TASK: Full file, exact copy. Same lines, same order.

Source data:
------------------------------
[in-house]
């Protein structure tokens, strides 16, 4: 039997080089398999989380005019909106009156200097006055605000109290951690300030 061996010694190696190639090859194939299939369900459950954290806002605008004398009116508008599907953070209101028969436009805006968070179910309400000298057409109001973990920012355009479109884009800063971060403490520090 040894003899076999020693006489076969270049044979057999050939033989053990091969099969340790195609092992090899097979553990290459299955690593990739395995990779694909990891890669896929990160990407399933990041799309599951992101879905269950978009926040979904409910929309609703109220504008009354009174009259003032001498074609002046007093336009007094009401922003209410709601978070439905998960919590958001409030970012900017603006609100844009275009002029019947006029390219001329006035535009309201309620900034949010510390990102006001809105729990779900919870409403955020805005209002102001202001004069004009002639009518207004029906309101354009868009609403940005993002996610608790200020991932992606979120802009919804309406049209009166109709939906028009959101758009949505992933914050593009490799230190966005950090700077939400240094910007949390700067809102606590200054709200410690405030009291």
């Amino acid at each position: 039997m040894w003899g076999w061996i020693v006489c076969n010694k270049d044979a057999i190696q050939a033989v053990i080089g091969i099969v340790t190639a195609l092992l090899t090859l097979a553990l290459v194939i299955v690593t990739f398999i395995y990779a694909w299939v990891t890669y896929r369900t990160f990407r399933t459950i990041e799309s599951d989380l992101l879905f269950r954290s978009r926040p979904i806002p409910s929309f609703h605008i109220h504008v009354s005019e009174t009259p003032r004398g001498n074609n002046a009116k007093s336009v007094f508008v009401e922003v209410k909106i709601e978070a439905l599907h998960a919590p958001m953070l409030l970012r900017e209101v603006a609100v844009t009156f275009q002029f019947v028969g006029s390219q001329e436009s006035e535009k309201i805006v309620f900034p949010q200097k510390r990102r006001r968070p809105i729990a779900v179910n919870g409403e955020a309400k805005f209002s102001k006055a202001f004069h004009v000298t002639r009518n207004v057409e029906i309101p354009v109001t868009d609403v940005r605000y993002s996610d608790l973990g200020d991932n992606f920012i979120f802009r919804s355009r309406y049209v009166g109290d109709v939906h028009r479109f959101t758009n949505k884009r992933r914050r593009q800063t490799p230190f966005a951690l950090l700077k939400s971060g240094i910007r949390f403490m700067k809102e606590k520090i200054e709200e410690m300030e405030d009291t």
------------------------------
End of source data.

[in-house]
């Protein structure tokens, strides 16, 4: 039997080089398999989380005019909106009156200097006055605000109290951690300030 061996010694190696190639090859194939299939369900459950954290806002605008004398009116508008599907953070209101028969436009805006968070179910309400000298057409109001973990920012355009479109884009800063971060403490520090 040894003899076999020693006489076969270049044979057999050939033989053990091969099969340790195609092992090899097979553990290459299955690593990739395995990779694909990891890669896929990160990407399933990041799309599951992101879905269950978009926040979904409910929309609703109220504008009354009174009259003032001498074609002046007093336009007094009401922003209410709601978070439905998960919590958001409030970012900017603006609100844009275009002029019947006029390219001329006035535009309201309620900034949010510390990102006001809105729990779900919870409403955020805005209002102001202001004069004009002639009518207004029906309101354009868009609403940005993002996610608790200020991932992606979120802009919804309406049209009166109709939906028009959101758009949505992933914050593009490799230190966005950090700077939400240094910007949390700067809102606590200054709200410690405030009291």
């Amino acid at each position: 039997m040894w003899g076999w061996i020693v006489c076969n010694k270049d044979a057999i190696q050939a033989v053990i080089g091969i099969v340790t190639a195609l092992l090899t090859l097979a553990l290459v194939i299955v690593t990739f398999i395995y990779a694909w299939v990891t890669y896929r369900t990160f990407r399933t459950i990041e799309s599951d989380l992101l879905f269950r954290s978009r926040p979904i806002p409910s929309f609703h605008i109220h504008v009354s005019e009174t009259p003032r004398g001498n074609n002046a009116k007093s336009v007094f508008v009401e922003v209410k909106i709601e978070a439905l599907h998960a919590p958001m953070l409030l970012r900017e209101v603006a609100v844009t009156f275009q002029f019947v028969g006029s390219q001329e436009s006035e535009k309201i805006v309620f900034p949010q200097k510390r990102r006001r968070p809105i729990a779900v179910n919870g409403e955020a309400k805005f209002s102001k006055a202001f004069h004009v000298t002639r009518n207004v057409e029906i309101p354009v109001t868009d609403v940005r605000y993002s996610d608790l973990g200020d991932n992606f920012i979120f802009r919804s355009r309406y049209v009166g109290d109709v939906h028009r479109f959101t758009n949505k884009r992933r914050r593009q800063t490799p230190f966005a951690l950090l700077k939400s971060g240094i910007r949390f403490m700067k809102e606590k520090i200054e709200e410690m300030e405030d009291t």